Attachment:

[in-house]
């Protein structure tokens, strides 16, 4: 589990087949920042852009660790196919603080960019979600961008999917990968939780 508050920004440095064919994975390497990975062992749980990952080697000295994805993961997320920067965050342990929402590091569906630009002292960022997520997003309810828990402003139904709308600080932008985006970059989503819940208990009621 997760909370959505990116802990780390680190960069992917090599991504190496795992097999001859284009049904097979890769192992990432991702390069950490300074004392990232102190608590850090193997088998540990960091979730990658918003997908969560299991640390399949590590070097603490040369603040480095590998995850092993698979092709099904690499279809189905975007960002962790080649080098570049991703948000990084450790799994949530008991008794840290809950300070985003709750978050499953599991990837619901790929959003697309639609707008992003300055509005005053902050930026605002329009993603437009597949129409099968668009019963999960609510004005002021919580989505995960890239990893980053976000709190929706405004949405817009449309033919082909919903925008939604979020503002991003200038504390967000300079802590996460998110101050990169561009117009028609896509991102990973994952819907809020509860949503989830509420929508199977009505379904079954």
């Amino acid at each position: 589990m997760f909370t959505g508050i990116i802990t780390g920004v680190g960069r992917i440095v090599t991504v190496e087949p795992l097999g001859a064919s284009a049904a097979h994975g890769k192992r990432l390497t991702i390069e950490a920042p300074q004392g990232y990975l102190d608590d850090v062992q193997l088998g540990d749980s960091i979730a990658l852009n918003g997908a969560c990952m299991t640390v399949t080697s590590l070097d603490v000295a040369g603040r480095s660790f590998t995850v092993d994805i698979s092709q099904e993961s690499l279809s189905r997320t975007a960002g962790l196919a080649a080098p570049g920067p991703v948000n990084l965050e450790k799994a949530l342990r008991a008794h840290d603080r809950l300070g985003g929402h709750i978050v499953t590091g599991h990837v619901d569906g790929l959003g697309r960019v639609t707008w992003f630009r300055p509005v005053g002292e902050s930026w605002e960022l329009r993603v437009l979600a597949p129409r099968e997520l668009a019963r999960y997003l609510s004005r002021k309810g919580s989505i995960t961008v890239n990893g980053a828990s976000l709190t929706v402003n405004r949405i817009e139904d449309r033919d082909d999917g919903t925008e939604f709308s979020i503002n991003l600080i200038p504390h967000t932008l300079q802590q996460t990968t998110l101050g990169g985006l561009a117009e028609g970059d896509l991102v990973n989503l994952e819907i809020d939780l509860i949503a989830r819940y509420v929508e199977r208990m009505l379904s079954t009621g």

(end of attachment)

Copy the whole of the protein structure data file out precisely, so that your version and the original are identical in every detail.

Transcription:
[in-house]
């Protein structure tokens, strides 16, 4: 589990087949920042852009660790196919603080960019979600961008999917990968939780 508050920004440095064919994975390497990975062992749980990952080697000295994805993961997320920067965050342990929402590091569906630009002292960022997520997003309810828990402003139904709308600080932008985006970059989503819940208990009621 997760909370959505990116802990780390680190960069992917090599991504190496795992097999001859284009049904097979890769192992990432991702390069950490300074004392990232102190608590850090193997088998540990960091979730990658918003997908969560299991640390399949590590070097603490040369603040480095590998995850092993698979092709099904690499279809189905975007960002962790080649080098570049991703948000990084450790799994949530008991008794840290809950300070985003709750978050499953599991990837619901790929959003697309639609707008992003300055509005005053902050930026605002329009993603437009597949129409099968668009019963999960609510004005002021919580989505995960890239990893980053976000709190929706405004949405817009449309033919082909919903925008939604979020503002991003200038504390967000300079802590996460998110101050990169561009117009028609896509991102990973994952819907809020509860949503989830509420929508199977009505379904079954």
């Amino acid at each position: 589990m997760f909370t959505g508050i990116i802990t780390g920004v680190g960069r992917i440095v090599t991504v190496e087949p795992l097999g001859a064919s284009a049904a097979h994975g890769k192992r990432l390497t991702i390069e950490a920042p300074q004392g990232y990975l102190d608590d850090v062992q193997l088998g540990d749980s960091i979730a990658l852009n918003g997908a969560c990952m299991t640390v399949t080697s590590l070097d603490v000295a040369g603040r480095s660790f590998t995850v092993d994805i698979s092709q099904e993961s690499l279809s189905r997320t975007a960002g962790l196919a080649a080098p570049g920067p991703v948000n990084l965050e450790k799994a949530l342990r008991a008794h840290d603080r809950l300070g985003g929402h709750i978050v499953t590091g599991h990837v619901d569906g790929l959003g697309r960019v639609t707008w992003f630009r300055p509005v005053g002292e902050s930026w605002e960022l329009r993603v437009l979600a597949p129409r099968e997520l668009a019963r999960y997003l609510s004005r002021k309810g919580s989505i995960t961008v890239n990893g980053a828990s976000l709190t929706v402003n405004r949405i817009e139904d449309r033919d082909d999917g919903t925008e939604f709308s979020i503002n991003l600080i200038p504390h967000t932008l300079q802590q996460t990968t998110l101050g990169g985006l561009a117009e028609g970059d896509l991102v990973n989503l994952e819907i809020d939780l509860i949503a989830r819940y509420v929508e199977r208990m009505l379904s079954t009621g």